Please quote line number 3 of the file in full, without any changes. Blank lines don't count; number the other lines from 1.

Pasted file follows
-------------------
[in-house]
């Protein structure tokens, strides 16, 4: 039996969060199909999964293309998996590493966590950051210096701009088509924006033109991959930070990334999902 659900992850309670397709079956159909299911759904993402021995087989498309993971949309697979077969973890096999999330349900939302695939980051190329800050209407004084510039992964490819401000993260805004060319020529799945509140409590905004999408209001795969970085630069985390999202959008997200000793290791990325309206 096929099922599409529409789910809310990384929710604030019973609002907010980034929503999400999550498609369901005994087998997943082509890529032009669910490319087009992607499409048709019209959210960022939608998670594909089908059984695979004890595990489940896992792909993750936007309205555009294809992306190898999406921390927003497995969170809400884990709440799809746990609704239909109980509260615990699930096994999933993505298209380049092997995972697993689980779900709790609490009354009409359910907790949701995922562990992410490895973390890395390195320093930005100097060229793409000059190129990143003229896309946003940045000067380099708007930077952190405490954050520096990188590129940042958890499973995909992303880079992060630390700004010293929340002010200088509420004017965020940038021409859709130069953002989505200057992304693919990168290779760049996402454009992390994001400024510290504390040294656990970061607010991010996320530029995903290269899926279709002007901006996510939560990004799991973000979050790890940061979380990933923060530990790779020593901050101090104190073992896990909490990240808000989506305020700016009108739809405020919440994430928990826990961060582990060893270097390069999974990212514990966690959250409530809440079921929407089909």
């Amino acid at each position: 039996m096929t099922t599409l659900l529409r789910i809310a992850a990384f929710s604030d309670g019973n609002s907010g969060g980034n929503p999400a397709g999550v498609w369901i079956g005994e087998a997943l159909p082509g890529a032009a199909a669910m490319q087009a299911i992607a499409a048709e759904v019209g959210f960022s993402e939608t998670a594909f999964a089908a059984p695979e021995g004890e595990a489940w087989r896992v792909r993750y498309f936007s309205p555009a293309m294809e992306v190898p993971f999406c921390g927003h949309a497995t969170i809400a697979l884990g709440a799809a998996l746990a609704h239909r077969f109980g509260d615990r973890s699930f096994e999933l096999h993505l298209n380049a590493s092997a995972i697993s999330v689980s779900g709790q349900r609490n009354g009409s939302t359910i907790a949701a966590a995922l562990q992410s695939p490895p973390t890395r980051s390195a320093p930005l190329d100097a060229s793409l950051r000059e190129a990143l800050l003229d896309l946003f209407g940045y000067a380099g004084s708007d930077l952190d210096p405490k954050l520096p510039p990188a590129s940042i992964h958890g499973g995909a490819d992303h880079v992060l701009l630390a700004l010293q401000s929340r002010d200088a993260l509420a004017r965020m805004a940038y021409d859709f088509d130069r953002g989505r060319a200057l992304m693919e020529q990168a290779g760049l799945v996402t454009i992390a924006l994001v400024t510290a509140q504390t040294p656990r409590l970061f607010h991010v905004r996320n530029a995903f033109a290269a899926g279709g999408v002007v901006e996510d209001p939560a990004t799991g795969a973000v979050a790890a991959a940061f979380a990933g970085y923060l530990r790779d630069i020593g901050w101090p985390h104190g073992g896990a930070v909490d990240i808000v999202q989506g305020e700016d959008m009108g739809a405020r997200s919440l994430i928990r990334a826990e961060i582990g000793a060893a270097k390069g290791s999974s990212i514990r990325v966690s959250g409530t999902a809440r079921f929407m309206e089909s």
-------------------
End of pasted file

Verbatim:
């Amino acid at each position: 039996m096929t099922t599409l659900l529409r789910i809310a992850a990384f929710s604030d309670g019973n609002s907010g969060g980034n929503p999400a397709g999550v498609w369901i079956g005994e087998a997943l159909p082509g890529a032009a199909a669910m490319q087009a299911i992607a499409a048709e759904v019209g959210f960022s993402e939608t998670a594909f999964a089908a059984p695979e021995g004890e595990a489940w087989r896992v792909r993750y498309f936007s309205p555009a293309m294809e992306v190898p993971f999406c921390g927003h949309a497995t969170i809400a697979l884990g709440a799809a998996l746990a609704h239909r077969f109980g509260d615990r973890s699930f096994e999933l096999h993505l298209n380049a590493s092997a995972i697993s999330v689980s779900g709790q349900r609490n009354g009409s939302t359910i907790a949701a966590a995922l562990q992410s695939p490895p973390t890395r980051s390195a320093p930005l190329d100097a060229s793409l950051r000059e190129a990143l800050l003229d896309l946003f209407g940045y000067a380099g004084s708007d930077l952190d210096p405490k954050l520096p510039p990188a590129s940042i992964h958890g499973g995909a490819d992303h880079v992060l701009l630390a700004l010293q401000s929340r002010d200088a993260l509420a004017r965020m805004a940038y021409d859709f088509d130069r953002g989505r060319a200057l992304m693919e020529q990168a290779g760049l799945v996402t454009i992390a924006l994001v400024t510290a509140q504390t040294p656990r409590l970061f607010h991010v905004r996320n530029a995903f033109a290269a899926g279709g999408v002007v901006e996510d209001p939560a990004t799991g795969a973000v979050a790890a991959a940061f979380a990933g970085y923060l530990r790779d630069i020593g901050w101090p985390h104190g073992g896990a930070v909490d990240i808000v999202q989506g305020e700016d959008m009108g739809a405020r997200s919440l994430i928990r990334a826990e961060i582990g000793a060893a270097k390069g290791s999974s990212i514990r990325v966690s959250g409530t999902a809440r079921f929407m309206e089909s």